Winter camping

Discussion in 'Cold Weather Camping' started by Jimbo1227, Jan 8, 2022.

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  1. Jimbo1227

    Jimbo1227 New Member

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    So this past summer was the first time me and my son started camping. He’s only 3 and we are hooked. I was wondering who camps in the winter and what equipment do you use or recommend? Preferably minimal equipment for us to be ok lol. Yhanks
     
  2. kitphantom

    kitphantom Well-Known Member Platinum Supporting Member

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  3. Jimbo1227

    Jimbo1227 New Member

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    I mean I don’t wanna go in 6feet of snow but let’s say more like fall or end of fall and like right before spring hits when nights still get cold. We usually tent camp but even at the end of summer the nights we’re getting cold. I’m actually just buying a pop up now so would I be good with just a small heater.
     
  4. kcsa75

    kcsa75 Well-Known Member Gold Supporting Member

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    We took our Pup to Yellowstone National Park in August a few years ago. While daytime temps were in the 70s, it was 35 or below when I woke up every day we were there. DW whined a little but a couple blankets and a small electric floor heater and we were fine.
     
    Last edited: Jan 8, 2022
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  5. Arruba

    Arruba Well-Known Member Gold Supporting Member

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    If you are seriously thinking of your target camping season including late fall and early spring, and you don’t have a unit yet, I’d suggest looking for a unit with a built in furnace to start. With that comes the question, are you more a dry or hookup type camper? Reason to question is furnaces take power and on board batteries can give only so much. With 110ac power available, a good portable heater works good.

    As mentioned, a search on here should yield several threads/topics on cold weather camping, it comes up from time to time. I will suggest when you look at them keep in mind your expected camping environment as a fair bit of the suggestions, including mine, are geared toward cold camping where the daytime high may not break the low forties.

    Good luck.
     
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  6. Jimbo1227

    Jimbo1227 New Member

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    Thanks for the help. Those aren’t my target season but I just wanna be able to go no matter what the weather. I just don’t wanna be limited to the summertime you know.
     
  7. jmkay1

    jmkay1 2004 Fleetwood/Coleman Utah

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    I camp many times in the late fall early spring in a traditional popup with a built in furnace. So long as days are above freezing I will camp, although I do watch the weather more at those times. I will also try and look into a site with electric. A traditional popup with canvas is very similar to a tent In that it doesn’t hold the heat in very well and can be drafty at times. So we often have to use other additional things such as reflectix, popup gizmos, in addition to the furnace and sleeping bags at night. If it’s particularly windy rigging a blanket over the door may be needed. If you do plan to camp in the cold I strongly suggest to look for a camper with a built in furnace. An electric heater can work but take my word for it, struggles keeping up when it’s too cold. So having the furnace to supplement that will make things far more comfortable. Just don’t expect a steady 65 or you won’t have any propane left. Dress in layers keep a few space blankets handy, a warm hat, clean wool socks you should be warm enough. With that said, I couldn’t camp with my side kick in the cold much when she was young as she absolutely refused to use a sleeping bag and she moved like a freight train at night so blankets were worthless. Even worse she is not a good sleeper so she never could get back to sleep if she woke up.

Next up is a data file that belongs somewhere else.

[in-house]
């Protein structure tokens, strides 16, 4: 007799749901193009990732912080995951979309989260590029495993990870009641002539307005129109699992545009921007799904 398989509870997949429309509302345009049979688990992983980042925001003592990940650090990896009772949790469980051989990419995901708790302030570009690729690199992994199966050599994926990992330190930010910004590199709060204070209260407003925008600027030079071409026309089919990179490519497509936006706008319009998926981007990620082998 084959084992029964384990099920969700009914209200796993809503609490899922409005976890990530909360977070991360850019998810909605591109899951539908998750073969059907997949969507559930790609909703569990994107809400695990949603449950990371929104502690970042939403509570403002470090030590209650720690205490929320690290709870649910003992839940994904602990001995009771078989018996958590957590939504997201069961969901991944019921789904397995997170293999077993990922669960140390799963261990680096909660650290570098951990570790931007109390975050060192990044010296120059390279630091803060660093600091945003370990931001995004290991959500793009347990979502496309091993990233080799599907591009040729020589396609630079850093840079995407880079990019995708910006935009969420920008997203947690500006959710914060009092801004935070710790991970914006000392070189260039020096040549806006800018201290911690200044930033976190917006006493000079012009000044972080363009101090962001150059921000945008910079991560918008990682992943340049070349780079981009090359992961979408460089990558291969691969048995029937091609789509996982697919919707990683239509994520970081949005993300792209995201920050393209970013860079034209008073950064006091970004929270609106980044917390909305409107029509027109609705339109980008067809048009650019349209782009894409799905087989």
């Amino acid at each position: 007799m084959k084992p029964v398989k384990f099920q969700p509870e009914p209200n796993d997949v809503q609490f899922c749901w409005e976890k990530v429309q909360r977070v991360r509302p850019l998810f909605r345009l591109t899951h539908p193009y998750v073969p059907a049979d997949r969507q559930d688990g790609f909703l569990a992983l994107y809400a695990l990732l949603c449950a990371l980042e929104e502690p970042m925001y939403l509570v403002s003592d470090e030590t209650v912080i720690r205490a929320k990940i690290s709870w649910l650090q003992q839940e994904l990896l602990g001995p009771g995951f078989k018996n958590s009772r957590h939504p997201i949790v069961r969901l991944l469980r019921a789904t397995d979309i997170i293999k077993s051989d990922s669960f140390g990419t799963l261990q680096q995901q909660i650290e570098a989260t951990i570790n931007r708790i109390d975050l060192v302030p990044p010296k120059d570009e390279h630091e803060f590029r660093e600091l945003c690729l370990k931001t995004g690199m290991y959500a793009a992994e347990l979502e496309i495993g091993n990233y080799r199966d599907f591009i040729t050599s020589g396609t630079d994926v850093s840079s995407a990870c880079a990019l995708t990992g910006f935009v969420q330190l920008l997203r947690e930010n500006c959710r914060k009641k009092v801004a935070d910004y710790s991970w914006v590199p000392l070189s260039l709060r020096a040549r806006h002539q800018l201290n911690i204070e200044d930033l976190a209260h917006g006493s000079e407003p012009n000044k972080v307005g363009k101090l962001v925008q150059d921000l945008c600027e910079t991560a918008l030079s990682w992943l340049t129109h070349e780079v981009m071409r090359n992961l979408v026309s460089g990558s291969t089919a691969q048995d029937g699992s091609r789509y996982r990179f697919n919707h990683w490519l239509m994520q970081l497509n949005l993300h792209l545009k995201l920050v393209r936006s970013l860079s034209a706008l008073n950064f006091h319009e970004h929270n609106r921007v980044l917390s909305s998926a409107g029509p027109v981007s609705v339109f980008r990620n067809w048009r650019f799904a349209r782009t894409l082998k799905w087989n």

8. Jimbo1227

    Jimbo1227 New Member

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    Sounds like my twins. Even at home the blanket never stays on. Thanks for the advice. I will absolutely get one with a furnace. Even in the summer I carry extra blankets. Maybe it’s because I’ve been driving a truck at night since I was 18 and getting stuck in a truck in winter is probably just as bad as a tent lol
     
  9. Dingit

    Dingit Well-Known Member

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    We always have winter sleeping bags and enough adequate clothing to not have to rely on the camper's mechanicals--or even the TV.

    But we usually camp in more remote areas where cell service is unreliable and you have to be a bit more self-reliant in case something goes wrong.
     
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  10. Jimbow

    Jimbow Well-Known Member

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    The challenge with a pup is the air circulating under the bunks is cold and you will get cold from below, as well as above. If you are on hookups, an electric blanket under your sheet will really help. I've also seen folks enclose their bunk ends to the ground. They can use the set up in summer to store things out of sight.

    Mummy style sleeping bags are generally warmer than blankets because there is less area for your body heat to warm up.
     

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